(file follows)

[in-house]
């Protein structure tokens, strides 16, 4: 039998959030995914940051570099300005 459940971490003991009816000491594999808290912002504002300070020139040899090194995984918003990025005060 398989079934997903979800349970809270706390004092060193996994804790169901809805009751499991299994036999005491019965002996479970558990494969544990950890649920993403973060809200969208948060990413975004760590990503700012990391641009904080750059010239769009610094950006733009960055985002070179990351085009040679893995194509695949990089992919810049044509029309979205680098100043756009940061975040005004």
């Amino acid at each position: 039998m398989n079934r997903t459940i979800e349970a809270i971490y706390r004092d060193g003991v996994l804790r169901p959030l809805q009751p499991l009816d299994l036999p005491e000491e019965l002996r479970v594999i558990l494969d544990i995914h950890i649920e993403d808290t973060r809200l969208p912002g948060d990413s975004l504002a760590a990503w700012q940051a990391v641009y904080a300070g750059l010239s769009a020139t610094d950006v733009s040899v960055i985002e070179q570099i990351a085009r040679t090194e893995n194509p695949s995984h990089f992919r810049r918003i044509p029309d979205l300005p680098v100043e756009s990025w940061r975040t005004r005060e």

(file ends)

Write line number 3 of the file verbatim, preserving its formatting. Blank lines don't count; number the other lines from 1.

């Amino acid at each position: 039998m398989n079934r997903t459940i979800e349970a809270i971490y706390r004092d060193g003991v996994l804790r169901p959030l809805q009751p499991l009816d299994l036999p005491e000491e019965l002996r479970v594999i558990l494969d544990i995914h950890i649920e993403d808290t973060r809200l969208p912002g948060d990413s975004l504002a760590a990503w700012q940051a990391v641009y904080a300070g750059l010239s769009a020139t610094d950006v733009s040899v960055i985002e070179q570099i990351a085009r040679t090194e893995n194509p695949s995984h990089f992919r810049r918003i044509p029309d979205l300005p680098v100043e756009s990025w940061r975040t005004r005060e």